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DRPS : Course Catalogue : Business School : Common Courses (Management School)

Postgraduate Course: Econometrics in Climate Change Finance (CMSE11627)

Course Outline
SchoolBusiness School CollegeCollege of Arts, Humanities and Social Sciences
Credit level (Normal year taken)SCQF Level 11 (Postgraduate) AvailabilityNot available to visiting students
SCQF Credits10 ECTS Credits5
SummaryThis course aims to equip students with in-depth knowledge and understanding of the econometrics techniques that are used in the area of climate change finance. Students will develop a conceptual and critical understanding of these techniques and will learn how to implement some of these methods in the computer workshops. The methods covered include classical linear regression, event studies, and panel regression techniques.
Course description Econometrics in Climate Change Finance is a more advanced, follow-up course to Research Methods for Climate Change Finance, designed specifically for students in the MSc in Climate Change Finance & Investment, who are interested in refining existing and developing new quantitative research techniques commonly used in the area of climate change finance.

The course covers the classical linear regression model in detail and helps student develop conceptual understanding and hand-on implementation skills of other widely-used econometric techniques, such as event study and panel regression techniques. Students are expected to develop an in-depth understanding of these techniques, hand-on skills in implementing some of them, and a critical mindset towards empirical research. Skills acquired in this course are transferable and may be applied in the dissertation.

Outline Content

- Classical Linear Regression Model (CLRM)

- Assumptions and diagnostics for the CLRM

- Event study methodology

- Panel regression techniques

Student Learning Experience

The course will be delivered through weekly lectures. There will also be four weekly computer lab workshops starting from weeks 6 onward, in which students will learn to practically implement some of these econometric techniques on an individual basis.
Entry Requirements (not applicable to Visiting Students)
Pre-requisites Co-requisites
Prohibited Combinations Other requirements None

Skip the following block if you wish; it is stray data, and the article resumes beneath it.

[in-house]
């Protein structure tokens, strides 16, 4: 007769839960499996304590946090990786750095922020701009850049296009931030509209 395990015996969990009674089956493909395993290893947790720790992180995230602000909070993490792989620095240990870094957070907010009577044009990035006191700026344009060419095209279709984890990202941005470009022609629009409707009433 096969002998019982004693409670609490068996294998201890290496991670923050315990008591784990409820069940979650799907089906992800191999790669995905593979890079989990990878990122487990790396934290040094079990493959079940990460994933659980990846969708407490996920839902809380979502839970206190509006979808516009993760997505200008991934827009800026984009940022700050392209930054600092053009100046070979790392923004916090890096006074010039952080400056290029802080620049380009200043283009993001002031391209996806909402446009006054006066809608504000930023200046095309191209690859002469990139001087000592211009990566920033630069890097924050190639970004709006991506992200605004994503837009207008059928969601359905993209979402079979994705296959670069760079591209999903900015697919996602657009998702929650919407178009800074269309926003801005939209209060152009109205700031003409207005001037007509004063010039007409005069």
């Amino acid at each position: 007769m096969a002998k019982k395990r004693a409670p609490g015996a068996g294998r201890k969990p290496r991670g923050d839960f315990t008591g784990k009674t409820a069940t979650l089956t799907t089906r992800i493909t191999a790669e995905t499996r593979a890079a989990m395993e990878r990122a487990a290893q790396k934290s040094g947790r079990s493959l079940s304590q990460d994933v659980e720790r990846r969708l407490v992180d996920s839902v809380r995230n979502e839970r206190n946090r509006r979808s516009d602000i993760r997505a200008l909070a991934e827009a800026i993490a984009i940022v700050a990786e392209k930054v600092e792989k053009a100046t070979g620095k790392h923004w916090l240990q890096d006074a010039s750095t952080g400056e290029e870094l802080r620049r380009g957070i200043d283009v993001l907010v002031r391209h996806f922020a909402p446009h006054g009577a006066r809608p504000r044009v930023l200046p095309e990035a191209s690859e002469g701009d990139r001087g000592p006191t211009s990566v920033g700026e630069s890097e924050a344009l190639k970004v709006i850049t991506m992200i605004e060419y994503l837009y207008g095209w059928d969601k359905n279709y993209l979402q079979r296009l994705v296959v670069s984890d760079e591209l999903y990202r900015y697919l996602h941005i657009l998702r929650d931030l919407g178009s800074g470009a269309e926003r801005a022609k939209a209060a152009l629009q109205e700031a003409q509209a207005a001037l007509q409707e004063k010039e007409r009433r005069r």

Course Delivery Information
Academic year 2024/25, Not available to visiting students (SS1) Quota:  None
Course Start Block 4 (Sem 2)
Timetable Timetable
Learning and Teaching activities (Further Info) Total Hours: 100 ( Lecture Hours 7.5, Seminar/Tutorial Hours 7.5, Programme Level Learning and Teaching Hours 2, Directed Learning and Independent Learning Hours 83 )
Assessment (Further Info) Written Exam 0 %, Coursework 100 %, Practical Exam 0 %
Additional Information (Assessment) 100% Report (Individual) - Assesses all course Learning Outcomes.
Feedback Formative: Feedback will be provided throughout the course.

Summative: Feedback will be provided on the assessment within agreed deadlines.
No Exam Information
Learning Outcomes
On completion of this course, the student will be able to:
  1. Identify, critically evaluate, select, justify and apply appropriate econometric research techniques to relevant research questions, ensuring that the evidence generated, its analysis and the conclusions drawn from it are valid and reliable.
  2. Collect data and perform empirical analysis with the aid of econometrics software packages.
  3. Present and critically discuss the findings of research and empirical analysis consistent with academic conventions.
Reading List
Brooks, C., 2008. Introductory Econometrics for Finance. Cambridge University Press.

Bryman, A., Bell, E., 2011. Business Research Methods. Oxford University Press.

Cortinhas, C., Black, K., 2012. Statistics for Business and Economics, John Wiley & Sons Ltd: Chichester.

Dougherty, C., 2001. Introduction to Econometrics. Oxford University Press.

Koop, G., 2006. Analysis of Financial Data, John Wiley & Sons Ltd: Chichester. Accessible text for students new to statistics/econometrics.

Wooldridge, J.M., 2000. Introductory Econometrics: A Modern Approach. South-Western College Publishing.
Additional Information
Graduate Attributes and Skills Knowledge and Understanding

After completing this course, students should have:

A critical understanding of several widely used econometric techniques in the area of carbon finance/climate change.

Critical knowledge and understanding of some recent research in carbon finance/climate change.

Practice: Applied Knowledge, Skills and Understanding

After completing this course, students should be able to:

Implement econometric techniques to study problems in carbon finance/climate change.

Critically assess and determine whether findings from econometric analysis are valid.

Cognitive Skills

After completing this course, students should be able to:

Develop analytical, numerical and problem solving skills

Critically assess existing understanding in a defined area of knowledge;

Recognize econometric tests and designs that are appropriate to the analysis of particular circumstances;

Use relevant literature and data reference materials.

Subject Specific Skills

After completing this course, students should be able to:

Understand and apply econometric techniques to study problems in climate change finance.

Understand how econometric toolkits could be applied to their dissertation research projects.

Communication, ICT, and Numeracy Skills

After completing this course, students should be able to:

Communicate technical, conceptual and critical information clearly and concisely.

Apply econometric techniques using statistical software packages.
KeywordsNot entered
Course organiserDr Yupu Zhang
Course secretaryMr Pete Park
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